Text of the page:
Primary mouse aortic endothelial cells were isolated as described previously.9 Briefly, endothelial cells were collected from a freshly dissected thoracic aorta. The vessel was ligated at each end with a 5-0 silk suture, and a PBS solution (in mmol/L: KCl 2.68, KH2PO4 1.47, NaCl 136.9, and Na2HPO4 8.1) containing 8 mg/mL collagenase B and 8 mg/mL BSA was injected into the vessel. After a 40-minute incubation at 37°C, the vessel was opened longitudinally and loosely adhered cells were dislodged by repeated flushing with a pipette. These cells were collected, centrifuged, and resuspended in DMEM containing 5.5 mmol/L glucose and 0.1% BSA and plated onto glass coverslips coated with fibronectin. These cells were allowed to grow for 4 passages. To confirm that these cells were endothelial cells, separate coverslips were incubated with 10 mg/mL diI-acetylated LDL for 4 hours at 37°C and then counterstained with 5 mg/mL bis-benzamide to identify individual cells. More than 98% of the isolated cells, as identified by diI-acetylated LDL uptake and nuclear counterstaining were determined to be endothelial cells.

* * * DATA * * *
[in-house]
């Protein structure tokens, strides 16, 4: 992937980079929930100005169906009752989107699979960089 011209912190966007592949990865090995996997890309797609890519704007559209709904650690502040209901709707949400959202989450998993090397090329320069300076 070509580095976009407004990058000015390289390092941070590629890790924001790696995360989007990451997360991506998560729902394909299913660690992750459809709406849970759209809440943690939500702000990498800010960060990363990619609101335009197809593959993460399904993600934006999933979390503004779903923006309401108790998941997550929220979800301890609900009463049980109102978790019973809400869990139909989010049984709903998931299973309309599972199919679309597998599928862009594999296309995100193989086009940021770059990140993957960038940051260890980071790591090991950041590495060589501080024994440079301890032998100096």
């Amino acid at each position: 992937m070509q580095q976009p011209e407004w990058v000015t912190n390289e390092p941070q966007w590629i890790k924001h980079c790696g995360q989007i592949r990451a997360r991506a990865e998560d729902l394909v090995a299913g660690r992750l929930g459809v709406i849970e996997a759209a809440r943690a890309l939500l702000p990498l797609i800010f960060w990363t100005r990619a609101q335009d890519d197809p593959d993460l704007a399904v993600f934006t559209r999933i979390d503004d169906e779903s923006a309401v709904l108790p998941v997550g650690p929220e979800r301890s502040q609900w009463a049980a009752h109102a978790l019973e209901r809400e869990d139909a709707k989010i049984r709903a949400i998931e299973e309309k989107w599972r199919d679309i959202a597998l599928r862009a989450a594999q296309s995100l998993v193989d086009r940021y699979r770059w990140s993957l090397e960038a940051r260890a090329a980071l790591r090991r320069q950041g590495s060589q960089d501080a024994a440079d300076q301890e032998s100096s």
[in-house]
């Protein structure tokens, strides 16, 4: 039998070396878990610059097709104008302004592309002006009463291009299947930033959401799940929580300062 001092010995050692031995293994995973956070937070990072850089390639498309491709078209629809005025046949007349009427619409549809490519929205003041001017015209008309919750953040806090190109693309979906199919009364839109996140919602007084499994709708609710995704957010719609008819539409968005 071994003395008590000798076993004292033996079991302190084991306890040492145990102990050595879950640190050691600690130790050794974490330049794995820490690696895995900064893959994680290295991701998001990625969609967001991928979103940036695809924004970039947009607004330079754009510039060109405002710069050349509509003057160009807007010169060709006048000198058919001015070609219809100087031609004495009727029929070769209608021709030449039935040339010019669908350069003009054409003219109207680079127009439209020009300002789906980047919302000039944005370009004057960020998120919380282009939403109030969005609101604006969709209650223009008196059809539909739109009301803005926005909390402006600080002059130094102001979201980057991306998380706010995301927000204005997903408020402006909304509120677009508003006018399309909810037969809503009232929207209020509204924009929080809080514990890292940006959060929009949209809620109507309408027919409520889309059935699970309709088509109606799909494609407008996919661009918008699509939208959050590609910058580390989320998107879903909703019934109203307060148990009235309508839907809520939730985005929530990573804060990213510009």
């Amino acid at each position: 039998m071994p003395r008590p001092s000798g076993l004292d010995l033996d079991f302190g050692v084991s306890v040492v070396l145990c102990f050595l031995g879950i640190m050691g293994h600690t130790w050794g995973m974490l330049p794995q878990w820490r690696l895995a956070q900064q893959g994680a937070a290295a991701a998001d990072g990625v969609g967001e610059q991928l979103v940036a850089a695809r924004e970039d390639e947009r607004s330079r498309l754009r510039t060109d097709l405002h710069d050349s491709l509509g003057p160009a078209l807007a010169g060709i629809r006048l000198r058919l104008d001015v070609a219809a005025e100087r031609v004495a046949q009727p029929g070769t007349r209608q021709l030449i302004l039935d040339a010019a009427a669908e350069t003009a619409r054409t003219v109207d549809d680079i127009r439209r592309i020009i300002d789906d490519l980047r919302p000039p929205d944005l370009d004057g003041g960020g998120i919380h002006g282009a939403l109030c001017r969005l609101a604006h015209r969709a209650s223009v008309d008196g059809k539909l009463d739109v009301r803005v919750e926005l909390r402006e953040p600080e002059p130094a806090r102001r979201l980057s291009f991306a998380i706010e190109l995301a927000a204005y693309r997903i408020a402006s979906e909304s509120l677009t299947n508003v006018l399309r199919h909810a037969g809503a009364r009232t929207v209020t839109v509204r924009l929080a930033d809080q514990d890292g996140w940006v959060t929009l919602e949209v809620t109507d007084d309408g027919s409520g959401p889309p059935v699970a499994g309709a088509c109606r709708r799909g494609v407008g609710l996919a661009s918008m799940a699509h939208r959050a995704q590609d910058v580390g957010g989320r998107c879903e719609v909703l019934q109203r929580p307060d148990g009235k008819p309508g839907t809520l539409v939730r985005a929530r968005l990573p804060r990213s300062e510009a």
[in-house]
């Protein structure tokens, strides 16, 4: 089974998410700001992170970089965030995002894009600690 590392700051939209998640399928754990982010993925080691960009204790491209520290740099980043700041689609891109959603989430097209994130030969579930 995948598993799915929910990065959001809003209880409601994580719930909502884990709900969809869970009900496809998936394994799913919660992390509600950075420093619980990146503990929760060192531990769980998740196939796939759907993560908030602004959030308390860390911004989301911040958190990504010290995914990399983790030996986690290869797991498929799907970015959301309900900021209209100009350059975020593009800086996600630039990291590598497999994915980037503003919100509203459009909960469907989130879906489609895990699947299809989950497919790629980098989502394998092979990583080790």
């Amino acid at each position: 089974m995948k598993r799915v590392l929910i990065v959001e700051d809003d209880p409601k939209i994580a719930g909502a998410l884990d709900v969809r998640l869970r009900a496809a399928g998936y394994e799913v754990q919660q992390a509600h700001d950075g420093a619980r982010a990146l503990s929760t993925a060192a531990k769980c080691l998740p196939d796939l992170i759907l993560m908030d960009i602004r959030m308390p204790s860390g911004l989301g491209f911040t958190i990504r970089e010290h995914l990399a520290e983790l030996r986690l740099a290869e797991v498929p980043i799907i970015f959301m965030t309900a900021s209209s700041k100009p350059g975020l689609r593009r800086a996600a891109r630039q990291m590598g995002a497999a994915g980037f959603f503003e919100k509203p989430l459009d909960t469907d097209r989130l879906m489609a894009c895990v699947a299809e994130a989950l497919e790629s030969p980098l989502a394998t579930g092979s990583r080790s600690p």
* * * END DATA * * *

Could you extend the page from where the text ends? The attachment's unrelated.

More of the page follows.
Reverse Transcriptase–Polymerase Chain Reaction (RT-PCR) of Isolated Cells